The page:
Verizon Fails to Serve Public Interest

By Wayne Rash  |  Posted 2011-04-30 Print this article Print

What I got instead was an earful of anger from customers of Verizon Wireless when they read my column on April 27. Some of these people were new Verizon Wireless customers who planned to cancel their service. One was a small business that had purchased a 4G mobile hotspot as their means of Internet access. They were effectively out of business during the outage. The rest of the comments were people who simply expected better of a company that made its name on the quality of its network.

What these people got instead was nothing. The 4G network didn't work on their ThunderBolts, and their 4G mobile hotspots didn't work at all since they didn't have a means of falling back to 3G or even the primitive 1X that the ThunderBolts had. Through this whole time there was not a word from Verizon Wireless.

Their customers, unless they were Twitter subscribers who happened to intuitively know that they needed to follow a specific Twitter feed out of the many that the company uses, had no way to find out until late in the day that the 4G outage was known, that a fix was in the works, or that it had finally been restored.

Verizon Wireless, by not stepping up to the responsibility of being a public carrier, simply chose to punt. Or perhaps, Tweet. It was not an acceptable response.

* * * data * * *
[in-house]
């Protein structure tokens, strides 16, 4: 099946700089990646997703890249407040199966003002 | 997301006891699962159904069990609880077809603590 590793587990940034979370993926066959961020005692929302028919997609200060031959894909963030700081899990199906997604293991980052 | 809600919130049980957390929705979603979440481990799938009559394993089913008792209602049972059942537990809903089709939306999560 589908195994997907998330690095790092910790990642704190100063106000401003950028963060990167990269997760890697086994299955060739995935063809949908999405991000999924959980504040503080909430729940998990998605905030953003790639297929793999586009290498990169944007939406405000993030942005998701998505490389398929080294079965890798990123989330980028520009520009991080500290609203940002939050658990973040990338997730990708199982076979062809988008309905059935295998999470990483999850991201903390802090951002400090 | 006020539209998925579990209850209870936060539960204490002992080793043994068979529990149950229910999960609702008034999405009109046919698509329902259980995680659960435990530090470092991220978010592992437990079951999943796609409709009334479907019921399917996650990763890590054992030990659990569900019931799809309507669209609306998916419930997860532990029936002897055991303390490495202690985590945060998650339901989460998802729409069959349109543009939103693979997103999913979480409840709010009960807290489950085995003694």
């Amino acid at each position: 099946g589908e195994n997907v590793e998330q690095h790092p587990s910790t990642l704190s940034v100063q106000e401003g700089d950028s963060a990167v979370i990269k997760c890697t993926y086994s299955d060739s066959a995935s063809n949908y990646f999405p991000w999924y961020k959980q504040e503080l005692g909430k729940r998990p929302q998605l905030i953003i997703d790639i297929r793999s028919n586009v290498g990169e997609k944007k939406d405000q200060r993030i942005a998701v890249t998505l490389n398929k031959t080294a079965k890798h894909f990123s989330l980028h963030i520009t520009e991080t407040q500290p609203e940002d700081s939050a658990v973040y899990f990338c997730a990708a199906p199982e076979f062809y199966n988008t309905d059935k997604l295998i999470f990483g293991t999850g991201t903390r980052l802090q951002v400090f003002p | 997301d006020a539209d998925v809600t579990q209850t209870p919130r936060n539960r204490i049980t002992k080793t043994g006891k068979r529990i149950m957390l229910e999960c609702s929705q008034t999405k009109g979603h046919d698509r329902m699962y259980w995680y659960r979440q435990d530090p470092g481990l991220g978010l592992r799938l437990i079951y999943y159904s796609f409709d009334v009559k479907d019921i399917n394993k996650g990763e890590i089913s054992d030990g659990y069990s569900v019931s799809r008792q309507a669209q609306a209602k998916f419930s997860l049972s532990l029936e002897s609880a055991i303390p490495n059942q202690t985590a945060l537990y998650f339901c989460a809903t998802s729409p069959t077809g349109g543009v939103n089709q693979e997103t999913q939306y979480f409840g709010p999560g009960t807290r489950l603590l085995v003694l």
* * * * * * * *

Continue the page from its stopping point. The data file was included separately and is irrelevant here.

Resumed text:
The problem with being a public wireless carrier is that you have a responsibility to serve the public interest. You are expected to provide emergency communications; you're expected to provide communications where and when you promise; and you're expected to let people know when-for whatever reason-you can't do that.

On one hand, Verizon Wireless takes its responsibilities seriously by doing things such as providing temporary cell sites to areas such as Alabama which was stuck by the worst tornado outbreak in state history. This is a good and important task for which Verizon Wireless should be commended. That's happening, because Verizon Wireless is letting everyone know through a flurry of press releases, stories on the news wire, and postings on its Web site.

But now that Verizon Wireless has demonstrated that it knows it has a Website, and that it knows about the news wires, you have to wonder, why didn't the company feel compelled to tell its own customers what the problem was? For that matter, why didn't it tell its own customer service staff about the problem? I've heard from many Verizon Wireless customers who were either blown off by customer service, received made up and wildly imaginary stories, or simply got the shrugged shoulder response.

In the process, Verizon Wireless performed a great disservice to its customers, and to the public at large. But in the process it did something much worse-Verizon Wireless lost the trust of its customers. 

Wayne Rash Wayne Rash is a Senior Analyst for eWEEK Labs and runs the magazineÔÇÖs Washington Bureau. Prior to joining eWEEK as a Senior Writer on wireless technology, he was a Senior Contributing Editor and previously a Senior Analyst in the InfoWorld Test Center. He was also a reviewer for Federal Computer Week and Information Security Magazine. Previously, he ran the reviews and events departments at CMP's InternetWeek.

He is a retired naval officer, a former principal at American Management Systems and a long-time columnist for Byte Magazine. He is a regular contributor to Plane & Pilot Magazine and The Washington Post.

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